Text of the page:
Updated: Oct 28
Quick. What do you think of when I say “sales”?
Unless they are salespeople themselves, most people tell me they think of a slick car
salesman in an ill-fitting suit, spouting a line like: “What would it take to put you into
this car today?”
When people think sales, they associate it with being hustled and taken advantage of.
They think of dealing with a salesperson as an adversarial relationship. The very word
sales can prompt sleazy connotations, and people become automatically defensive in
order not to be taken advantage of.
If they are of a certain age, some people think of the hustling character played by Alec
Baldwin in Glengarry Glen Ross and lines like: “Coffee is for closers.” That's the movie
adapted from David Mamet's 1984 Pulitzer Prize– and Tony award–winning play in
which sales guys fight for a Cadillac El Dorado (first prize) or a set of steak knives
(second prize). Third prize is getting fired. In such a testosterone-fueled environment,
the hapless customer is just a mark. Glengarry Glen Ross is so iconic in American sales
circles that many salespeople quote from it liberally. I've seen clips from the movie at
several companies' sales conferences. And it's no surprise that it powerfully reinforces
the average customer's unease with salespeople.
How about when I say “customer service”? What comes to mind?
Many people describe the experience of calling a toll-free telephone line, only to be told
“Your call is important to us” and then being forced to endure a frustratingly long wait
“due to higher than average call volume.” When an actual person picks up on the other
end of the line, it may be difficult to understand the accent of the outsourced
representative in a far-off foreign land.
Or if it is a face-to-face encounter with someone in customer support—an airline ticket
counter, say—the majority of people tell me they anticipate that indifference will prevail,
if not outright rudeness.
But in today's always-on world of the web, these old school approaches to sales and
service need not be the norm. Modern businesses recognize that buyers have access to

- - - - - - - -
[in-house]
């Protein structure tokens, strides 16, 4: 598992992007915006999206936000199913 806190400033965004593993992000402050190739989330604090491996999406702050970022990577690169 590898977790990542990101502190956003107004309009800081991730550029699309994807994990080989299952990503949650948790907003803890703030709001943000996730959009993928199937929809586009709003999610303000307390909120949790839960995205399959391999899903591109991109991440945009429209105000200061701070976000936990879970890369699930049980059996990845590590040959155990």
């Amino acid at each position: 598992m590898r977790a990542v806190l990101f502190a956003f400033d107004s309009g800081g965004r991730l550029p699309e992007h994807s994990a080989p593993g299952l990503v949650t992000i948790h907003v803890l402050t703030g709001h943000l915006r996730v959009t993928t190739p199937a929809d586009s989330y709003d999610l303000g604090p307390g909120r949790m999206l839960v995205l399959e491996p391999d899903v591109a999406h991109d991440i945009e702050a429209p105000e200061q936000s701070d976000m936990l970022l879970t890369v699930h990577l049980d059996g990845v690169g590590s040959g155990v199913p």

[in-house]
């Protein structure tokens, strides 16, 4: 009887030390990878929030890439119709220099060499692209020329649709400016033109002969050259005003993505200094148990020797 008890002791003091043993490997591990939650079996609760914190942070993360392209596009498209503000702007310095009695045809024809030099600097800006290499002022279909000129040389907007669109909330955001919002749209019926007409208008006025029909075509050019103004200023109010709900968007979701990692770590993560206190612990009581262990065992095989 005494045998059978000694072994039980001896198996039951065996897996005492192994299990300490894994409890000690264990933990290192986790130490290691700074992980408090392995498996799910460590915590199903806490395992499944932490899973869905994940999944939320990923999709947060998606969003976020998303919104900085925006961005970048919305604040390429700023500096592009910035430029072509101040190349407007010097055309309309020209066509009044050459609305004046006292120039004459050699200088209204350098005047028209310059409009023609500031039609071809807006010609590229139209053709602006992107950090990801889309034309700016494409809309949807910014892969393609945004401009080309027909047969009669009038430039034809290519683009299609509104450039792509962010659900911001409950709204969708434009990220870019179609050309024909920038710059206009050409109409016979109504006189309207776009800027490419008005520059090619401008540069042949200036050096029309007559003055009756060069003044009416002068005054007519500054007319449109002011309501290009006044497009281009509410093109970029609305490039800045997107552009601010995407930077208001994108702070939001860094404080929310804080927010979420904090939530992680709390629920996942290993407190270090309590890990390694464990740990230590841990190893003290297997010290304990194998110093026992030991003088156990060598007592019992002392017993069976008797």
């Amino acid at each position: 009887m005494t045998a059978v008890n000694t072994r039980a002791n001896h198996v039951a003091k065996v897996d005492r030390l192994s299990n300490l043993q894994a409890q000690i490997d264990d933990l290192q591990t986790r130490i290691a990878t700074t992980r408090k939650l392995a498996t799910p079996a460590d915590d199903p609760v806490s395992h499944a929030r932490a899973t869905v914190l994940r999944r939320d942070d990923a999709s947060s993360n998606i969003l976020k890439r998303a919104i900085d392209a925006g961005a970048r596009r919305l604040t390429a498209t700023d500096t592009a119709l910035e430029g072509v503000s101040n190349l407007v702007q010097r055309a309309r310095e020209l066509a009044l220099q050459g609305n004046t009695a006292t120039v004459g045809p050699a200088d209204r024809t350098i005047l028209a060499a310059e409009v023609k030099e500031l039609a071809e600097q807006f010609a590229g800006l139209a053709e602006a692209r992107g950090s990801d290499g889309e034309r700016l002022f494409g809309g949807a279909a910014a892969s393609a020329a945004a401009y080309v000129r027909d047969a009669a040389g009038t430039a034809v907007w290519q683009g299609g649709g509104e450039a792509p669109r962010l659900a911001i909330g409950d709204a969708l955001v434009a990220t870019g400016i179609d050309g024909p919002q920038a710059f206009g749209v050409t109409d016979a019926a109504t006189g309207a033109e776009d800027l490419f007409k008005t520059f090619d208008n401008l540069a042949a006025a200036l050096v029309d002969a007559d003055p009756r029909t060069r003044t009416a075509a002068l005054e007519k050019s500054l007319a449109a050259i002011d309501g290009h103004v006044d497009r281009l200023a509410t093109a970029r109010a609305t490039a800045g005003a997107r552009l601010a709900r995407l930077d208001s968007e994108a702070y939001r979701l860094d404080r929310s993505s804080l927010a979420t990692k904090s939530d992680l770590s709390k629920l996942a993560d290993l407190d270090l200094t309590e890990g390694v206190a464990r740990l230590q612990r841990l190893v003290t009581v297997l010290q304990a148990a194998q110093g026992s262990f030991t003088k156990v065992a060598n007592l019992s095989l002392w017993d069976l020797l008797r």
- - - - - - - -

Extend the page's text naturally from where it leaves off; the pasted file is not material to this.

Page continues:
real-time information on any product or service that interests them and are thrilled to
wait until they are fully educated before finally reaching out to a sales representative at
their chosen company.
Smart companies understand that people have choices of whom to do business with,
and they are transforming the way they sell and service customers.
At the same time, the web is a vast supermarket of customer information and
intelligence. If a buyer is wondering how to use a product or wants to know if others
have experienced the same problem and can suggest a fix, an encyclopedia of firsthand
knowledge is easily at hand. People tweet their frustrations with the services they use,
providing a perfect opportunity for brands to engage on customers' time. Yet most
organizations still force customers to use the antiquated telephone, and make them wait
on hold for a representative rather than engaging them with digital tools at the precise
moment the customers need help.
The best companies recognize that real-time engagement on social networks like
Facebook and Twitter not only makes customers happy because their problems are
instantly addressed, but also provides guidance to future customers with the same
concerns via the public discussions. Such attention to customers' needs serves to brand
those companies as ones that others will want to do business with.
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